Nigeria: Suspected female suicide bombers kill at least 18

April 8, 2015, a woman walks past Nigerian Soldiers at a checkpoint in Gwoza, Nigeria, a town newly liberated from Boko Haram.

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Lekan Oyekanmi/AP


Suicide bombers in Gwoza, northeastern Nigeria killed at least 18 people on Saturday (Jun. 29).

The first suicide bomber detonated an explosive device during a marriage celebration at about 3 p.m., Barkindo Saidu, director-general of Borno State Emergency Management Agency, told reporters.

“Minutes later, another blast occurred near General Hospital,” Saidu said, and then there was a third attack at a funeral service by a female bomber disguised as a mourner. Children and pregnant women were among those killed.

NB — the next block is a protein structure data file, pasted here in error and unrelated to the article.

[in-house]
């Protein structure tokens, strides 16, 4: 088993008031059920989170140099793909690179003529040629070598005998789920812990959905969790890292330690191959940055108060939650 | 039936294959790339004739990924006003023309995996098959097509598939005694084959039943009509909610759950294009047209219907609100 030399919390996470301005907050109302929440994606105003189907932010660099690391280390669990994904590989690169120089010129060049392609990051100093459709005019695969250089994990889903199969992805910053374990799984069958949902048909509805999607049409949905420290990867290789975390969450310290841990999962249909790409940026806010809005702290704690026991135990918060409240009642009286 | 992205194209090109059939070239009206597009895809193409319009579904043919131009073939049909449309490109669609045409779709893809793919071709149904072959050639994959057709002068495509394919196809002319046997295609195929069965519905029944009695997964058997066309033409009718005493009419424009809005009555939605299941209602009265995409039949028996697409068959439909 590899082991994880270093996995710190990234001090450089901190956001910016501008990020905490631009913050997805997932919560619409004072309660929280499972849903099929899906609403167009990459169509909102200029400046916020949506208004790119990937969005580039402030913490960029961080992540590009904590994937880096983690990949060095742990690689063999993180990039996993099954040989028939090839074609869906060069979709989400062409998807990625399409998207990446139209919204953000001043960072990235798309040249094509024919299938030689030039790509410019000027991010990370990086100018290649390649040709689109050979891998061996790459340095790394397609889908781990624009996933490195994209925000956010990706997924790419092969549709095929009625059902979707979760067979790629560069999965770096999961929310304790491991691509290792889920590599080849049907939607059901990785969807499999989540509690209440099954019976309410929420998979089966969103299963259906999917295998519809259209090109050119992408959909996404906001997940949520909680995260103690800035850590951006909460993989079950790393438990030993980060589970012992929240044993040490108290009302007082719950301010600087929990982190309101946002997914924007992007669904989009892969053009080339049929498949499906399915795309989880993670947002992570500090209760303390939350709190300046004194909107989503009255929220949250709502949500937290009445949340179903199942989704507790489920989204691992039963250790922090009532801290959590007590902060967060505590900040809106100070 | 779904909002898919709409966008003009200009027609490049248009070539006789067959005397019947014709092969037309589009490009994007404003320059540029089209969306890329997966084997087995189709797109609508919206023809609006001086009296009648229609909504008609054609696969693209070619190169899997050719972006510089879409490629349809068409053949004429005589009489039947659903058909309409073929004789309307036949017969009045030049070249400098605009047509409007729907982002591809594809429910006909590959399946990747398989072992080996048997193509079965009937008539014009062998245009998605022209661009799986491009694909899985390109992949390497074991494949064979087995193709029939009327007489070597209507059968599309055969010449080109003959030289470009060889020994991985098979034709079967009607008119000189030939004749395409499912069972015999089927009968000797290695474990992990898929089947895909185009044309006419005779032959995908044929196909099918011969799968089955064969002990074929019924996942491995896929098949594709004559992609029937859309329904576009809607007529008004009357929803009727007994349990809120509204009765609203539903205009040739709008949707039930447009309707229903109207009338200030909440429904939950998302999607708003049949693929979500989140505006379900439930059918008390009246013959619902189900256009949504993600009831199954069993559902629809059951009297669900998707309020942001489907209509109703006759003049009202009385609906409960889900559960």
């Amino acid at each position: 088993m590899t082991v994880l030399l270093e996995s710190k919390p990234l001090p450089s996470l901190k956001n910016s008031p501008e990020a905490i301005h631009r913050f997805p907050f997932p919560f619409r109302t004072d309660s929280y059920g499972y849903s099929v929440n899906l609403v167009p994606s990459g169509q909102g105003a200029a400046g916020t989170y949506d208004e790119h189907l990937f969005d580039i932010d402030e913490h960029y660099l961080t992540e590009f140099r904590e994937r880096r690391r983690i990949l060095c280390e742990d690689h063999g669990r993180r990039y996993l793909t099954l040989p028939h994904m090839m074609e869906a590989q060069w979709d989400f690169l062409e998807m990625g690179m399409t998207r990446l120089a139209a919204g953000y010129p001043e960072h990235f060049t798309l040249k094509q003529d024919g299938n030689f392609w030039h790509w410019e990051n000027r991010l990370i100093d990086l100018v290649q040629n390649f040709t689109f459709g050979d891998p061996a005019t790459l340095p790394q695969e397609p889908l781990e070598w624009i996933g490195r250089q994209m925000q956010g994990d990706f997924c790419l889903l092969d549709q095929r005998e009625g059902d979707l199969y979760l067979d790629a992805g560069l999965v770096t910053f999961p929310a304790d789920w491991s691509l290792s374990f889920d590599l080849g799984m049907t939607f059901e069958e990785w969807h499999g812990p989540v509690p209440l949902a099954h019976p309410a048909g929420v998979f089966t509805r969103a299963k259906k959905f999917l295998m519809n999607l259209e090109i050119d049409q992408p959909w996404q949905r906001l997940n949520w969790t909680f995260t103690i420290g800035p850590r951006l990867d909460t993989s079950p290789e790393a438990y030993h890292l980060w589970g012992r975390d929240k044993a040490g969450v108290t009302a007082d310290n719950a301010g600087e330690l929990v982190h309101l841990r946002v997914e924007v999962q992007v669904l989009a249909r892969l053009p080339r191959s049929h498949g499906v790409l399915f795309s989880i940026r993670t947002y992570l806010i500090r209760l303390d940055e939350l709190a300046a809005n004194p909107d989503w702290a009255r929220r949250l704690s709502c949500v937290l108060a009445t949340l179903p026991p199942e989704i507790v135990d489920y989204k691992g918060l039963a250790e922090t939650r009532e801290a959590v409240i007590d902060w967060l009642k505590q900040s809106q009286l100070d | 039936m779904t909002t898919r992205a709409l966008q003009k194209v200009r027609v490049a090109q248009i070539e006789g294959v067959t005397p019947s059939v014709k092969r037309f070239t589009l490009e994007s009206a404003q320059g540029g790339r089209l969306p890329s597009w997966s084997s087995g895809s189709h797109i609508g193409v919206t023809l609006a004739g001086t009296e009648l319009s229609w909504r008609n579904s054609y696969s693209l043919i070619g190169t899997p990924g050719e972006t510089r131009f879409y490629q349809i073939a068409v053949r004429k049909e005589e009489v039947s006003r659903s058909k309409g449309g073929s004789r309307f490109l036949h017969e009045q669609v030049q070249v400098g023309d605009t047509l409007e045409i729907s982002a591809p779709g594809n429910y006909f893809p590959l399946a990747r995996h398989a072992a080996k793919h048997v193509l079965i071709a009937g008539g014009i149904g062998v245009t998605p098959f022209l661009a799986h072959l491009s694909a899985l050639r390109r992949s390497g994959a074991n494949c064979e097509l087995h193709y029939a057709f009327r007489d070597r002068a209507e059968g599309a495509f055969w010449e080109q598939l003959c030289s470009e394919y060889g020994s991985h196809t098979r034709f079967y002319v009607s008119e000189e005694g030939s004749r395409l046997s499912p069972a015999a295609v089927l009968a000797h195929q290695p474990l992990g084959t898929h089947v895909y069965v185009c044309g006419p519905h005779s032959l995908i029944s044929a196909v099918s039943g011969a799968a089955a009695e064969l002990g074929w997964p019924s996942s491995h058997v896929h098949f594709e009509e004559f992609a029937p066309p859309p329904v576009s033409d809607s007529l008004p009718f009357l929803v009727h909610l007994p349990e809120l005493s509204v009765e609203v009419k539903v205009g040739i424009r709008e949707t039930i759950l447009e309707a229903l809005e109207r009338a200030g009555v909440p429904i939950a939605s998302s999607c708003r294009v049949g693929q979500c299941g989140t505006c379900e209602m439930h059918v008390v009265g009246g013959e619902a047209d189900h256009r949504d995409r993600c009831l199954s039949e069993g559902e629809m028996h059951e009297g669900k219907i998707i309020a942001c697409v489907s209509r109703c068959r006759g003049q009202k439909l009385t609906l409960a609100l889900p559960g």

The death comprised adult males, females, and children, according to the radio station.

No one has so far claimed responsibility for the the attacks, but Gwoza is in Borno state, which has been heavily impacted by an insurgency launched in 2009 by Boko Haram, an Islamic extremist group.

From its origins in the state, it has threatened the security of the Nigeria and destabilized the Lake Chad region.

In the past, Boko Haram has used women and girls in suicide bombings, prompting suspicions that some from the many thousands that they have kidnapped over the years. The resurgence of suicide bombings in Borno raises significant concerns about the security situation in the region.

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